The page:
Tuesday, May 17, 2016

What is Too Picky?

A fellow blogger chided me for encouraging women to decide what they wanted as opposed to grabbing anyone who asked them out or showed a mild interest in them. With that in mind, I wondered what was too picky?

      * Dating out of your league. C’mon, you know who you are. Why expect someone who is in an entirely different league to fall for you. If it happens, it’s at best a short relationship. You could find yourself doing outrageous things to engage his or her attention and still lose that person.

      *Going for that elusive date. A good friend complained to me that her forty-year old, five foot daughter who lives in San Francisco will only date men that are six feet or taller. The average height for a man is under 5’10”. Her daughter doesn’t date much, despite being a blonde beauty.

      *Rejecting someone due to hobbies. If a man is a taxidermist, and you’re a card –carrying member of PETA that would make sense. I spend most of my life on the laptop, writing, reading, blogging, etc. while my sweetie entertains himself with his own hobbies. I really couldn’t expect to meet another person who had the same hobbies. If I did, there could be competitiveness.

    *Disclaimer on the hobby issue for long-term relationships. I’m never a fan of people moving in after a couple of dates because they don’t know each other. If they did, they might find their romantic partner spends a great deal of time on their hobby. This is important to know for future relationships. Your date may fudge the details because of a negative reaction in a prior relationship.

     *But before writing someone off who actually has a life, consider he or she put so much time in their pastime because of the absence of a significant other.

*Don’t fall into the habit of stereotyping.  Many women assume men will be more like sitcom characters than complex individuals. The same goes for men summing up women because of various iconic images. I had a hard time convincing my husband that I did like pizza and sports (at least horse racing, baseball and whenever the Colts played.)

*Distance is an issue.  I realize dating sites have some column that you check if you’d move for the perfect someone. Wow, this sounds romantic. It isn’t. It means if a person would truly move for you that he or she has no job, friends, or social network. It’s not love; it’s desperation.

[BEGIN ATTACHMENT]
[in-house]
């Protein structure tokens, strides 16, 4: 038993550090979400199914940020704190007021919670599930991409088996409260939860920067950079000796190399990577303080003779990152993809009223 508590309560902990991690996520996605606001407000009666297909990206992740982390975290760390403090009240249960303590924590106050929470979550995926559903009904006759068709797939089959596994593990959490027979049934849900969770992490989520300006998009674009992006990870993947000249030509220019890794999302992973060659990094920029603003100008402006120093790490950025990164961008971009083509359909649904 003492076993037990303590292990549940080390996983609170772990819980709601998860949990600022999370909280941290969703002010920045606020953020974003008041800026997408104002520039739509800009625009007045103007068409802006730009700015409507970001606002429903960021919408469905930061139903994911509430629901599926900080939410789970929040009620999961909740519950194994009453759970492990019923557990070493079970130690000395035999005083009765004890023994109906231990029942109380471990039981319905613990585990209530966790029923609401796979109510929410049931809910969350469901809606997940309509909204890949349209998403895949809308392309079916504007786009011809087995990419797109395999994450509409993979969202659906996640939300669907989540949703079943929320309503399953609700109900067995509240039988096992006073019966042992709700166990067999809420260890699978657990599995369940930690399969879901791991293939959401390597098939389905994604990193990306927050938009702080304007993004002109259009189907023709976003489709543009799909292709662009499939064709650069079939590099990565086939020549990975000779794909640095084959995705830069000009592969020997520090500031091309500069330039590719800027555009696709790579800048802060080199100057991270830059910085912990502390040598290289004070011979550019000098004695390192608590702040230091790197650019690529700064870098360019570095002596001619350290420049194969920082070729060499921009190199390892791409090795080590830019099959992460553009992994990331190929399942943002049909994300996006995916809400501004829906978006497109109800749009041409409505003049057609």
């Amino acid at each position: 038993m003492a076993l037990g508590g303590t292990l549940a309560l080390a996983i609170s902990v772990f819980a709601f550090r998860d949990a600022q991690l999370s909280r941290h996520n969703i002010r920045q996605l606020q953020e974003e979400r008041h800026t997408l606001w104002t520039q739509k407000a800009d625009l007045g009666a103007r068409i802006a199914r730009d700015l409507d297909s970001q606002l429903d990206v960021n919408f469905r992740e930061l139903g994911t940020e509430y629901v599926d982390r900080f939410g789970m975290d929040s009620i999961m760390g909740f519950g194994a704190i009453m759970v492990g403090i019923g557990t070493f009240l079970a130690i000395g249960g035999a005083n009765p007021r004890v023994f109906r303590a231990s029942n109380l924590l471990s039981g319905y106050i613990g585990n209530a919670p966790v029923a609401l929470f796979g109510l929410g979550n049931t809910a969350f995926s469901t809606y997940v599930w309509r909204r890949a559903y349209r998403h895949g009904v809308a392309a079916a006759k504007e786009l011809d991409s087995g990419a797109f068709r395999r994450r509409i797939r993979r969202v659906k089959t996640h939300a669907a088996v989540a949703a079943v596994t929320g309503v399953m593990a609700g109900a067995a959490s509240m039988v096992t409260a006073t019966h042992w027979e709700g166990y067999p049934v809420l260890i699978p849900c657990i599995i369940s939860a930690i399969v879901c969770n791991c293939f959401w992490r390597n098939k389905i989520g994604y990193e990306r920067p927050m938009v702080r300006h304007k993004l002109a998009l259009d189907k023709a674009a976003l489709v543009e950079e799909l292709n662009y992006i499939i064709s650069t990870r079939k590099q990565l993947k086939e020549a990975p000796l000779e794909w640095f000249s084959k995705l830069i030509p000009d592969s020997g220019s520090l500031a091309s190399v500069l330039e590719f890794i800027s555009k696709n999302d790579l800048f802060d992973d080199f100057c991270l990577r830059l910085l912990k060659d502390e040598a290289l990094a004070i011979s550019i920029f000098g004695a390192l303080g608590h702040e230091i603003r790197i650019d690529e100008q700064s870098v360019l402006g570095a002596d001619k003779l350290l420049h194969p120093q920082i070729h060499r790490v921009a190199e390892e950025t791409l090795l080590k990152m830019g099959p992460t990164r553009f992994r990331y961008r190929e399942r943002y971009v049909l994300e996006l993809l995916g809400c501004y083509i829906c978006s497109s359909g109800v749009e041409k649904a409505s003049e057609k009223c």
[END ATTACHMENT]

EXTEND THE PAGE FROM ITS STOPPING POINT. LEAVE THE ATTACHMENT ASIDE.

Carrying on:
*Consider people in your own city. Right about the time, you’re saying there’s no one appropriate in the city; your possible match is saying the same thing close by.

*Forget about Mr. or Miss Moneybags. Ladies, when I saw all these billionaire books coming out I decided to do the research. Your average single billionaire is 63. There are an estimated 946 billionaires in the world and most are married.

     *Apparently, being arm candy is not enough, to attract the attention of a wealthy power broker. Billionaires are looking for mates with a prestigious pedigree. (Read money and connections.) The potential mate needs a high-level position such as a CEO of Fortune 500 business, an A-list movie star, supermodel, or world-renowned doctor.

     *Money doesn’t buy happiness either. A current survey on happiness demonstrated most people would reach their peak happiness with a couple thousand more a year. Lottery winners are besieged by scam artists and relatives emerging from the woodwork and often admit to being happier before winning.  Think twice before overlooking an average Joe or Jane.

*Romcom Stars or someone who acts like they are. Seriously. It is fiction. A person who expects to find a man like this may eventually find an actor. Remember, they have to be paid to play a part.

*Someone who will make all your dreams come true. No one is responsible for making your dreams come true, but you.  This is a ridiculous burden to put on another person.

* Arm candy/beef cake person’s only attribute is to make your ex jealous. It might make for some good photo opportunities on social media. Don’t waste your time holding out for these people because they have a long line of equally deluded people to work their way through.

      Who can you date without settling or being too picky?

Thousands of people who are a great deal like you are looking for dates. In the fact, they have ordinary jobs, live in similar neighborhoods, may or may not be the same religion, race, or have the same hobbies. The entire idea of dating is to find out who you can live with and who you can’t live without.  It’s hard to do this if you’re not dating.

If you have the misconception someone will lift you out of your current circumstances, make an effort to change your life on your own. Whatever it takes, from working overtime, education or job training, even moving. You’ll find once you work toward your goals that you’ll attract similarly minded people.

I met my own sweetie almost six years ago. I didn’t know a great deal about him except he had a nice smile and was good to his kids.  We had to go out for us to discover how perfect we were for one another. I couldn’t have picked a sweeter, more considerate or romantic man, but if I had insisted on only going out with 6’ men, I would never have met him. Something to consider.  After all this time, he still treats me like a queen.

Tuesday, May 10, 2016

Catfishing & Non-assertive Women